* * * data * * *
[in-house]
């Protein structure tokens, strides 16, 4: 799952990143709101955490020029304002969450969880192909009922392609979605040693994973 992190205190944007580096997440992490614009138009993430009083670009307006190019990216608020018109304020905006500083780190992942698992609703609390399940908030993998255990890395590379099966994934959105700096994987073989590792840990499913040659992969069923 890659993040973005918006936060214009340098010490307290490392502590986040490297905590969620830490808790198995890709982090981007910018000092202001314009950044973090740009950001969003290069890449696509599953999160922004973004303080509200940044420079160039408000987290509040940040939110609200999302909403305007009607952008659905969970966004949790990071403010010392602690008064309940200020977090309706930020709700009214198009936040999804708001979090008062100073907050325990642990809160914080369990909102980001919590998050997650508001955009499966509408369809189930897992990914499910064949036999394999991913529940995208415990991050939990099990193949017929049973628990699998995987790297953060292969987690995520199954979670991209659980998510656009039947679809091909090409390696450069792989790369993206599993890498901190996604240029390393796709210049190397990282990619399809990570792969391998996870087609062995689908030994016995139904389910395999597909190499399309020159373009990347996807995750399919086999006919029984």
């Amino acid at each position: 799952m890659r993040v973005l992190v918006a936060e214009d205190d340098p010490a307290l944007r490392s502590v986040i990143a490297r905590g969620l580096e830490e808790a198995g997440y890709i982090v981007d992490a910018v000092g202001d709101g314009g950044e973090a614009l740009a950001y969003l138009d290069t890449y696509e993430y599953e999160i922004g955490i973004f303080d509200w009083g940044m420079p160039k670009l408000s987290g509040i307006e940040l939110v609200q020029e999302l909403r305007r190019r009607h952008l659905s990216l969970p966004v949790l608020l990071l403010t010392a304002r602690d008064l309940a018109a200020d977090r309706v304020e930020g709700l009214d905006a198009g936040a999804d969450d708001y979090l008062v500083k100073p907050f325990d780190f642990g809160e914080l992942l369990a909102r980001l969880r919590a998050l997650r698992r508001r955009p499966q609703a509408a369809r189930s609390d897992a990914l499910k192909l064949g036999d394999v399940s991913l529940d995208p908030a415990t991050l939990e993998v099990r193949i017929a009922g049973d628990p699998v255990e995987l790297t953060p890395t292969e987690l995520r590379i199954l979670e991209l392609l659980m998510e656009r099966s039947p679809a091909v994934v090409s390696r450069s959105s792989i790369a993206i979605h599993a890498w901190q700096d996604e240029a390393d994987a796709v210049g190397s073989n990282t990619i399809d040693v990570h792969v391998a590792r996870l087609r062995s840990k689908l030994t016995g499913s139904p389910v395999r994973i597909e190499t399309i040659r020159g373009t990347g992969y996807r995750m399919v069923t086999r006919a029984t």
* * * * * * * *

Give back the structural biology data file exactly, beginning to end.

[in-house]
């Protein structure tokens, strides 16, 4: 799952990143709101955490020029304002969450969880192909009922392609979605040693994973 992190205190944007580096997440992490614009138009993430009083670009307006190019990216608020018109304020905006500083780190992942698992609703609390399940908030993998255990890395590379099966994934959105700096994987073989590792840990499913040659992969069923 890659993040973005918006936060214009340098010490307290490392502590986040490297905590969620830490808790198995890709982090981007910018000092202001314009950044973090740009950001969003290069890449696509599953999160922004973004303080509200940044420079160039408000987290509040940040939110609200999302909403305007009607952008659905969970966004949790990071403010010392602690008064309940200020977090309706930020709700009214198009936040999804708001979090008062100073907050325990642990809160914080369990909102980001919590998050997650508001955009499966509408369809189930897992990914499910064949036999394999991913529940995208415990991050939990099990193949017929049973628990699998995987790297953060292969987690995520199954979670991209659980998510656009039947679809091909090409390696450069792989790369993206599993890498901190996604240029390393796709210049190397990282990619399809990570792969391998996870087609062995689908030994016995139904389910395999597909190499399309020159373009990347996807995750399919086999006919029984």
């Amino acid at each position: 799952m890659r993040v973005l992190v918006a936060e214009d205190d340098p010490a307290l944007r490392s502590v986040i990143a490297r905590g969620l580096e830490e808790a198995g997440y890709i982090v981007d992490a910018v000092g202001d709101g314009g950044e973090a614009l740009a950001y969003l138009d290069t890449y696509e993430y599953e999160i922004g955490i973004f303080d509200w009083g940044m420079p160039k670009l408000s987290g509040i307006e940040l939110v609200q020029e999302l909403r305007r190019r009607h952008l659905s990216l969970p966004v949790l608020l990071l403010t010392a304002r602690d008064l309940a018109a200020d977090r309706v304020e930020g709700l009214d905006a198009g936040a999804d969450d708001y979090l008062v500083k100073p907050f325990d780190f642990g809160e914080l992942l369990a909102r980001l969880r919590a998050l997650r698992r508001r955009p499966q609703a509408a369809r189930s609390d897992a990914l499910k192909l064949g036999d394999v399940s991913l529940d995208p908030a415990t991050l939990e993998v099990r193949i017929a009922g049973d628990p699998v255990e995987l790297t953060p890395t292969e987690l995520r590379i199954l979670e991209l392609l659980m998510e656009r099966s039947p679809a091909v994934v090409s390696r450069s959105s792989i790369a993206i979605h599993a890498w901190q700096d996604e240029a390393d994987a796709v210049g190397s073989n990282t990619i399809d040693v990570h792969v391998a590792r996870l087609r062995s840990k689908l030994t016995g499913s139904p389910v395999r994973i597909e190499t399309i040659r020159g373009t990347g992969y996807r995750m399919v069923t086999r006919a029984t």